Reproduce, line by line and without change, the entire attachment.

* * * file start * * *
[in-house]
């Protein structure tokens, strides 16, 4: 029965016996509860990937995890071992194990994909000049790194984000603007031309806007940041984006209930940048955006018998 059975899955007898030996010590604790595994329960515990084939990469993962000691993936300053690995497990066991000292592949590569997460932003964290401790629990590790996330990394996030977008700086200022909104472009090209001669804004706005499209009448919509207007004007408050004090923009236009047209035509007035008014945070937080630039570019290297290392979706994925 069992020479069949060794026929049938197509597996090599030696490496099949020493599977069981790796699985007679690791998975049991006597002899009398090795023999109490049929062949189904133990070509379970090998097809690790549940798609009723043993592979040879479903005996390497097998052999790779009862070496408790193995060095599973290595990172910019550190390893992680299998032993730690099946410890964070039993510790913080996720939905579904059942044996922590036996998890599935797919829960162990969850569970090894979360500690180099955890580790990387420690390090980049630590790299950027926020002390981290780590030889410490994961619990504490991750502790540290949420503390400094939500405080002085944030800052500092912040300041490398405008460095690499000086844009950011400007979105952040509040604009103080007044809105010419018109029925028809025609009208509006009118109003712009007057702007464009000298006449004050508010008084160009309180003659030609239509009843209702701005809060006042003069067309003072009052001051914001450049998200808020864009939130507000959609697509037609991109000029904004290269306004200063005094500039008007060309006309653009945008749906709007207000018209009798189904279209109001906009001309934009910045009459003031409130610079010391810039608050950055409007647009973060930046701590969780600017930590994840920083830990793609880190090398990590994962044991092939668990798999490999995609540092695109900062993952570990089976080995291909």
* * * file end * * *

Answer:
[in-house]
């Protein structure tokens, strides 16, 4: 029965016996509860990937995890071992194990994909000049790194984000603007031309806007940041984006209930940048955006018998 059975899955007898030996010590604790595994329960515990084939990469993962000691993936300053690995497990066991000292592949590569997460932003964290401790629990590790996330990394996030977008700086200022909104472009090209001669804004706005499209009448919509207007004007408050004090923009236009047209035509007035008014945070937080630039570019290297290392979706994925 069992020479069949060794026929049938197509597996090599030696490496099949020493599977069981790796699985007679690791998975049991006597002899009398090795023999109490049929062949189904133990070509379970090998097809690790549940798609009723043993592979040879479903005996390497097998052999790779009862070496408790193995060095599973290595990172910019550190390893992680299998032993730690099946410890964070039993510790913080996720939905579904059942044996922590036996998890599935797919829960162990969850569970090894979360500690180099955890580790990387420690390090980049630590790299950027926020002390981290780590030889410490994961619990504490991750502790540290949420503390400094939500405080002085944030800052500092912040300041490398405008460095690499000086844009950011400007979105952040509040604009103080007044809105010419018109029925028809025609009208509006009118109003712009007057702007464009000298006449004050508010008084160009309180003659030609239509009843209702701005809060006042003069067309003072009052001051914001450049998200808020864009939130507000959609697509037609991109000029904004290269306004200063005094500039008007060309006309653009945008749906709007207000018209009798189904279209109001906009001309934009910045009459003031409130610079010391810039608050950055409007647009973060930046701590969780600017930590994840920083830990793609880190090398990590994962044991092939668990798999490999995609540092695109900062993952570990089976080995291909």